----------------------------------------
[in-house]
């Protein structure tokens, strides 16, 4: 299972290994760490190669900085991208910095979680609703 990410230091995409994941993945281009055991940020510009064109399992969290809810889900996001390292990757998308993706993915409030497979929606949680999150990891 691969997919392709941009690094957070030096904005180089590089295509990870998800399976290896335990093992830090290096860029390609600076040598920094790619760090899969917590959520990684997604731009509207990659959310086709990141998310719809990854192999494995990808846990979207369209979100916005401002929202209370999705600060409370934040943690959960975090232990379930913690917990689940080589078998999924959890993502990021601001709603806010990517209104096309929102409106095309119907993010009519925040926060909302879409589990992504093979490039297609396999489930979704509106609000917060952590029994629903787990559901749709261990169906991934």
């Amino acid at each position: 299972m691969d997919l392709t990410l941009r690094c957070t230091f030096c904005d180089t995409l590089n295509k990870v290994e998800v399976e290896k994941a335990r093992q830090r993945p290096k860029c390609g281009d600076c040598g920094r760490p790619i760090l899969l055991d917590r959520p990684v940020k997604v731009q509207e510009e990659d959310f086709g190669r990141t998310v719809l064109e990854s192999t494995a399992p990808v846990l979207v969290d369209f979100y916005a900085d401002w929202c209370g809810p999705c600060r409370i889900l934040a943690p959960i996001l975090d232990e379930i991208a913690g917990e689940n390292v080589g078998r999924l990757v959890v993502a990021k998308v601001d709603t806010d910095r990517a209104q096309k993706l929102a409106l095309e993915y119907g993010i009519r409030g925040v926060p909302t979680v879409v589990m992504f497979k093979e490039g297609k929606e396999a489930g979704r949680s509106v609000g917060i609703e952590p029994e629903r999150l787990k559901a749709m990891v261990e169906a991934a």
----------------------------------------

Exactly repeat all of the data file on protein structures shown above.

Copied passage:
[in-house]
């Protein structure tokens, strides 16, 4: 299972290994760490190669900085991208910095979680609703 990410230091995409994941993945281009055991940020510009064109399992969290809810889900996001390292990757998308993706993915409030497979929606949680999150990891 691969997919392709941009690094957070030096904005180089590089295509990870998800399976290896335990093992830090290096860029390609600076040598920094790619760090899969917590959520990684997604731009509207990659959310086709990141998310719809990854192999494995990808846990979207369209979100916005401002929202209370999705600060409370934040943690959960975090232990379930913690917990689940080589078998999924959890993502990021601001709603806010990517209104096309929102409106095309119907993010009519925040926060909302879409589990992504093979490039297609396999489930979704509106609000917060952590029994629903787990559901749709261990169906991934």
């Amino acid at each position: 299972m691969d997919l392709t990410l941009r690094c957070t230091f030096c904005d180089t995409l590089n295509k990870v290994e998800v399976e290896k994941a335990r093992q830090r993945p290096k860029c390609g281009d600076c040598g920094r760490p790619i760090l899969l055991d917590r959520p990684v940020k997604v731009q509207e510009e990659d959310f086709g190669r990141t998310v719809l064109e990854s192999t494995a399992p990808v846990l979207v969290d369209f979100y916005a900085d401002w929202c209370g809810p999705c600060r409370i889900l934040a943690p959960i996001l975090d232990e379930i991208a913690g917990e689940n390292v080589g078998r999924l990757v959890v993502a990021k998308v601001d709603t806010d910095r990517a209104q096309k993706l929102a409106l095309e993915y119907g993010i009519r409030g925040v926060p909302t979680v879409v589990m992504f497979k093979e490039g297609k929606e396999a489930g979704r949680s509106v609000g917060i609703e952590p029994e629903r999150l787990k559901a749709m990891v261990e169906a991934a």